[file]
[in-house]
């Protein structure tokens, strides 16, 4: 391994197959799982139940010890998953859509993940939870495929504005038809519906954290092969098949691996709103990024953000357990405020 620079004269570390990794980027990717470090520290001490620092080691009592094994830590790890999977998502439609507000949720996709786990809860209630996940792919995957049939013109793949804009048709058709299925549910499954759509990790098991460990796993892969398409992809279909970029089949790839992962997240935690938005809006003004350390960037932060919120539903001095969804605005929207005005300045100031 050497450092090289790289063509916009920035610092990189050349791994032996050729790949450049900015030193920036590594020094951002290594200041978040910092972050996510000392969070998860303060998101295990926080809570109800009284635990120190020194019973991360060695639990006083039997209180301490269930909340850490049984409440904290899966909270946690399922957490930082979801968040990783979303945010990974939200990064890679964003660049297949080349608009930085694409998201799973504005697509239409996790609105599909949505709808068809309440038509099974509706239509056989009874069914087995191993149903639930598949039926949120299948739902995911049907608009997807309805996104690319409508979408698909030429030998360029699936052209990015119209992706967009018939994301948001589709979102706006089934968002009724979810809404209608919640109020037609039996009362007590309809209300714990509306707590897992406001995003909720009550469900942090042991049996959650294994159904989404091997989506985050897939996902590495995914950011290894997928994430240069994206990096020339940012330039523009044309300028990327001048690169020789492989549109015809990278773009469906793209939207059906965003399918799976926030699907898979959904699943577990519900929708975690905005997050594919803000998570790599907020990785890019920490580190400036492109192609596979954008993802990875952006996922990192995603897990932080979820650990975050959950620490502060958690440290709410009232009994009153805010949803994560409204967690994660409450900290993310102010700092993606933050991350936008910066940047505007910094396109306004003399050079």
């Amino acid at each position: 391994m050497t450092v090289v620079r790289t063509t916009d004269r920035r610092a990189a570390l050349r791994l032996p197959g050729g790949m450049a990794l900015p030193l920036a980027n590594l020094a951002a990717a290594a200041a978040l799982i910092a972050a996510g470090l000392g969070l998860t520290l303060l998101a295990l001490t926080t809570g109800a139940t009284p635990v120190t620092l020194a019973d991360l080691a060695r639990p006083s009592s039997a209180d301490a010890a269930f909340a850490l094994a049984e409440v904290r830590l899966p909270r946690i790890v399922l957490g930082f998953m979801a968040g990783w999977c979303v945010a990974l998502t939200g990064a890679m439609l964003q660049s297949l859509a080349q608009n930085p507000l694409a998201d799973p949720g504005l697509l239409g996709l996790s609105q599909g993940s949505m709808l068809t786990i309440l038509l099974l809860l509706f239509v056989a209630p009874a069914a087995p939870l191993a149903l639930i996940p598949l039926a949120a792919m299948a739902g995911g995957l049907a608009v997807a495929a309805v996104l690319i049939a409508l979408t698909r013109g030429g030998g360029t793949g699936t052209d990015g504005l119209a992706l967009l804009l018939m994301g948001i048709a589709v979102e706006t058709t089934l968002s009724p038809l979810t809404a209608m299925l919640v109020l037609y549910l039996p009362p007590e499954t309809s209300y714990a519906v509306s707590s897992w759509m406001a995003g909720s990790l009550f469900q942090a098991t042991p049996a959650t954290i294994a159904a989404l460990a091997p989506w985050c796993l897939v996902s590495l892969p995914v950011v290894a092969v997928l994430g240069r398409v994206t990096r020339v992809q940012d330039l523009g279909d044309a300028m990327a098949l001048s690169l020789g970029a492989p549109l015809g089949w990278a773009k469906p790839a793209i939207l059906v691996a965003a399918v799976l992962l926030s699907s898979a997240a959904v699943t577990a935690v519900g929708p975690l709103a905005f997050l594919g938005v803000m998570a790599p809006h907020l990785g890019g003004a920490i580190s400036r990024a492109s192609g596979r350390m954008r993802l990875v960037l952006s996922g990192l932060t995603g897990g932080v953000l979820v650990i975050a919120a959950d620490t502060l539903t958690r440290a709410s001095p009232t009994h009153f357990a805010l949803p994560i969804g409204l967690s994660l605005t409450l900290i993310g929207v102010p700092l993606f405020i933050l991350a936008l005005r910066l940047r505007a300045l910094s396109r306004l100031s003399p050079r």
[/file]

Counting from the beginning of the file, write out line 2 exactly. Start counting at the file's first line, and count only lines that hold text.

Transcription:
């Protein structure tokens, strides 16, 4: 391994197959799982139940010890998953859509993940939870495929504005038809519906954290092969098949691996709103990024953000357990405020 620079004269570390990794980027990717470090520290001490620092080691009592094994830590790890999977998502439609507000949720996709786990809860209630996940792919995957049939013109793949804009048709058709299925549910499954759509990790098991460990796993892969398409992809279909970029089949790839992962997240935690938005809006003004350390960037932060919120539903001095969804605005929207005005300045100031 050497450092090289790289063509916009920035610092990189050349791994032996050729790949450049900015030193920036590594020094951002290594200041978040910092972050996510000392969070998860303060998101295990926080809570109800009284635990120190020194019973991360060695639990006083039997209180301490269930909340850490049984409440904290899966909270946690399922957490930082979801968040990783979303945010990974939200990064890679964003660049297949080349608009930085694409998201799973504005697509239409996790609105599909949505709808068809309440038509099974509706239509056989009874069914087995191993149903639930598949039926949120299948739902995911049907608009997807309805996104690319409508979408698909030429030998360029699936052209990015119209992706967009018939994301948001589709979102706006089934968002009724979810809404209608919640109020037609039996009362007590309809209300714990509306707590897992406001995003909720009550469900942090042991049996959650294994159904989404091997989506985050897939996902590495995914950011290894997928994430240069994206990096020339940012330039523009044309300028990327001048690169020789492989549109015809990278773009469906793209939207059906965003399918799976926030699907898979959904699943577990519900929708975690905005997050594919803000998570790599907020990785890019920490580190400036492109192609596979954008993802990875952006996922990192995603897990932080979820650990975050959950620490502060958690440290709410009232009994009153805010949803994560409204967690994660409450900290993310102010700092993606933050991350936008910066940047505007910094396109306004003399050079």